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Reviews > Clothing > Underwear > DeFeet UndShurt > Test Report by James E. Triplett
DeFeet - Un D Shurt
Base Layer (shirt)
by James E. Triplett
Initial Report: Feb-29-2008
Field Report: May-15-2008
Long Term Report: July-15-2008
Personal Biographical Information:
I am an
experienced hiker, backpacker, and camper, and am gaining more
experience with winter camping every year. I hike every day,
backpack when possible, which leads to many weekends backpacking and
camping each year. I try and take at least one annual
backpacking trip in addition to many one to three-night weekend
trips. My style can best be described as
not at the cost of giving up too much comfort. I generally
in a tent, and seem to be collecting quite a few of them to choose from.
Additional DeFeet - Un D Shurt information:
(from the DeFeet website)
February 29, 2008
Wow! This is one thin Un D Shurt! DeFeet says it is thicker than the Un D Lite, but wow... I can't imagine anything much thinner. The fabric of the Un D Shurt has a waffle-type pattern and the collar and sleeves are nicely hemmed. The trim around the bottom is only stitched, without any folds or additional material. There are seams connecting the sleeves to the body of the shirt, running across the shoulders, and also running straight down each side under the sleeves. The material feels nice and soft, stretches quite a bit, and is LIGHT. According to the packaging, the fabric "Ingredients" are: 64% Polyester; 19% Hydrofil; and 17% Spandex. The shirt looks more opaque on the website, and the logo is less evident, but this thin shirt with a bright yellow logo is most likable. I am not really sure of the year of manufacture of the DeFeet Un D Shurt, as the pdf catalog on the DeFeet website (where the Un D Shurt is featured) is from 2006. There is a "New '08 Spring Line" file, but the Un D Shurt doesn't show up there. That being said, this is a "T-shirt", or "undershirt", so the model year probably isn't critical.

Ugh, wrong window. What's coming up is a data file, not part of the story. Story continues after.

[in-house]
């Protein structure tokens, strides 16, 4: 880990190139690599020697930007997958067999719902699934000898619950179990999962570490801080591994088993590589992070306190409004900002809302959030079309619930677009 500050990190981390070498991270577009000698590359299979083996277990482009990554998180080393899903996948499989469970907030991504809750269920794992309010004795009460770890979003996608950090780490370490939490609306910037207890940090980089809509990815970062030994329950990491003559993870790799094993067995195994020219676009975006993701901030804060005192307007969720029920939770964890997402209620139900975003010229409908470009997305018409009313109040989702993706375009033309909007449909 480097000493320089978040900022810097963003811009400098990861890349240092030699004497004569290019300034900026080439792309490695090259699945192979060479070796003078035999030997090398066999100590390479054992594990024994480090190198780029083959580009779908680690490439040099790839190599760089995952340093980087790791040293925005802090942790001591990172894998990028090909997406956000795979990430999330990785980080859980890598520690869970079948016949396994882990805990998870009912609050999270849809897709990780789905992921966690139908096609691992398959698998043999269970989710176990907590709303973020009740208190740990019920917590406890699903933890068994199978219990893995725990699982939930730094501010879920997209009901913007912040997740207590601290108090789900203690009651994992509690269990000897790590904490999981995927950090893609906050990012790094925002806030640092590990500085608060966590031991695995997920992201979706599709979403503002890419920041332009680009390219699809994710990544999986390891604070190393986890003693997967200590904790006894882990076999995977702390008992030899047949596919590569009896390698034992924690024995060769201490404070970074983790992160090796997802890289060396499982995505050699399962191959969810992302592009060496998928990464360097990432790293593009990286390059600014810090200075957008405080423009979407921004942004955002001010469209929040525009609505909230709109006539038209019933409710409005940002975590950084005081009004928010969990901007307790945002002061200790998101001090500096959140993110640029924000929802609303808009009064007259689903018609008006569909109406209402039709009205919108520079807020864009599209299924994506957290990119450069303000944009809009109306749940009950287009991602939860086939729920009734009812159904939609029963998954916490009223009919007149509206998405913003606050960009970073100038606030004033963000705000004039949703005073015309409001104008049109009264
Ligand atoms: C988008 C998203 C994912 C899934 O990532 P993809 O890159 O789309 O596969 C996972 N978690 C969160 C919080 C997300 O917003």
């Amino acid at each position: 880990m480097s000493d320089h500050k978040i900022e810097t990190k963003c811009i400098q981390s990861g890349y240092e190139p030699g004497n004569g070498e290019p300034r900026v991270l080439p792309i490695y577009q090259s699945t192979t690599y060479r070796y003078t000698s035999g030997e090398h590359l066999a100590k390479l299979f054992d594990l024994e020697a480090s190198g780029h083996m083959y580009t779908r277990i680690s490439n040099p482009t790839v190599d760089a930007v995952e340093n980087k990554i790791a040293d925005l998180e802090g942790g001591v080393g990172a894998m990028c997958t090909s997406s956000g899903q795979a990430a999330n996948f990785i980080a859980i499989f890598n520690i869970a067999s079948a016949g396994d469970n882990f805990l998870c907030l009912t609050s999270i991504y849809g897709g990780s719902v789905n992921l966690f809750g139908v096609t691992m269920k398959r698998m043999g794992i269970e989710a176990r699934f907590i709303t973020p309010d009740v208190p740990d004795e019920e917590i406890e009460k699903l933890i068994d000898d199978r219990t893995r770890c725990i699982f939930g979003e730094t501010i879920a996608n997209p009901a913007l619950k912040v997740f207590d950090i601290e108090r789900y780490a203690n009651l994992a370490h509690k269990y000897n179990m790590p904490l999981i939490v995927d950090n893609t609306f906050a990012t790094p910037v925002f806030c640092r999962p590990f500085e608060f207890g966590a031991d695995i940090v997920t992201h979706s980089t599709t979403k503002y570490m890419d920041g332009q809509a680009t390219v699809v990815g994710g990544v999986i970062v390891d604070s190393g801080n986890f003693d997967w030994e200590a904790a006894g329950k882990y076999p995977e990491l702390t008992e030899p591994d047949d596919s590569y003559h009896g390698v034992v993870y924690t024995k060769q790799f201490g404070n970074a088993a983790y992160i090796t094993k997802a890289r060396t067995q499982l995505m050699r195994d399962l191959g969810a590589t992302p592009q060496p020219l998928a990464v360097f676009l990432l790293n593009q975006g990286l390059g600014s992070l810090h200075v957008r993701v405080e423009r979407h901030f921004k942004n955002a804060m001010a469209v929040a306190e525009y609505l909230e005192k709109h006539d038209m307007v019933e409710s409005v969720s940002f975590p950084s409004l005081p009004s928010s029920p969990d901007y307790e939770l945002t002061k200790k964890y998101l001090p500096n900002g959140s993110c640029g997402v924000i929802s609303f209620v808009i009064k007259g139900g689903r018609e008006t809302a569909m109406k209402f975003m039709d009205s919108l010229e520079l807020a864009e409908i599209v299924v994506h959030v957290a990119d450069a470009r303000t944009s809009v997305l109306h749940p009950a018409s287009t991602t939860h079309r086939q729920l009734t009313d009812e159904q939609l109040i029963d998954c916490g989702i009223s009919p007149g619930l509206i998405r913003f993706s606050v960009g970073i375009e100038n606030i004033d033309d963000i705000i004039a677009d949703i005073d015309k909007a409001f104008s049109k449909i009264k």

This garment, or base-layer, is really quite simple so there isn't much to describe at this point. One additional item to note is the shape of the shirt is rather long and thin, much more so than many extra-large shirts I have, which appear almost square when laid out flat. Also the hem is longer in the back, like a bicycle jersey might be, so staying tucked should be easily accomplished. As I mentioned above, the material is thin, and even can be translucent in certain lighting as shown below. This picture was taken from my enclosed porch, obviously overlooking the woods, which can be seen right through the shirt!
The fit of the DeFeet Un D Shurt is accurately described on the packaging as follows: "The precise fit does not bunch up or take too much space under other loose-fitting apparel." I am often in a quandary when ordering sizes because I need an extra-large in length, but not so much in circumference. So far I love the fit of the XL Un D Shurt. It fits close to me in the chest (but not as close as a 1976 rock concert t-shirt), and is ever so slightly loose around the lower ribs. The length is incredible! This shirt is long enough to almost cover all restricted areas, although it would be a rather short dress, and the see-thru nature of the material would require additional clothing on the lower half. But it is long enough that it actually cups around my butt with the extra length tail. This is probably too much information, so let me move on to one final fit element. The sleeves are short. Not short as opposed to long, but shorter than most short sleeve undershirts. I kind of like it, but they do in fact end pre to mid-bicep.
I typically wear four layers when temperatures are below about 25 F (-4 C), but in doing this I often over dress in the torso area. It feels great when I start out and I am still cold, but I tend to over heat and perspire more than is ideal once I have warmed up. My investigation will include layering the DeFeet Un D Shurt under my typical mid to outer layers, in place of slightly heavier base layers, and noting the comfort and/or temperature regulation while hiking, backpacking, and snowshoeing. Of keen interest will be the shirt's wicking ability, stink factor after a day or two on the trail, as well as fit and comfort. I am also curious as to the durability of the shirt, in both use and during washing, as it is incredibly thin. As temperatures warm I will reduce the outer layers and continue testing the Un D Shurt. Toward the end of the test period I should be able to test the Un D Shurt with only one additional layer (or maybe no additional layers at all), as temperatures climb into the 70s and 80s F (23 to 29 C). The average temperature and precipitation data for Eastern Iowa is in the table below. The elevations here range from around 480 feet (145 meters) near the Mississippi river, to around 800 feet (245 meters) around my house.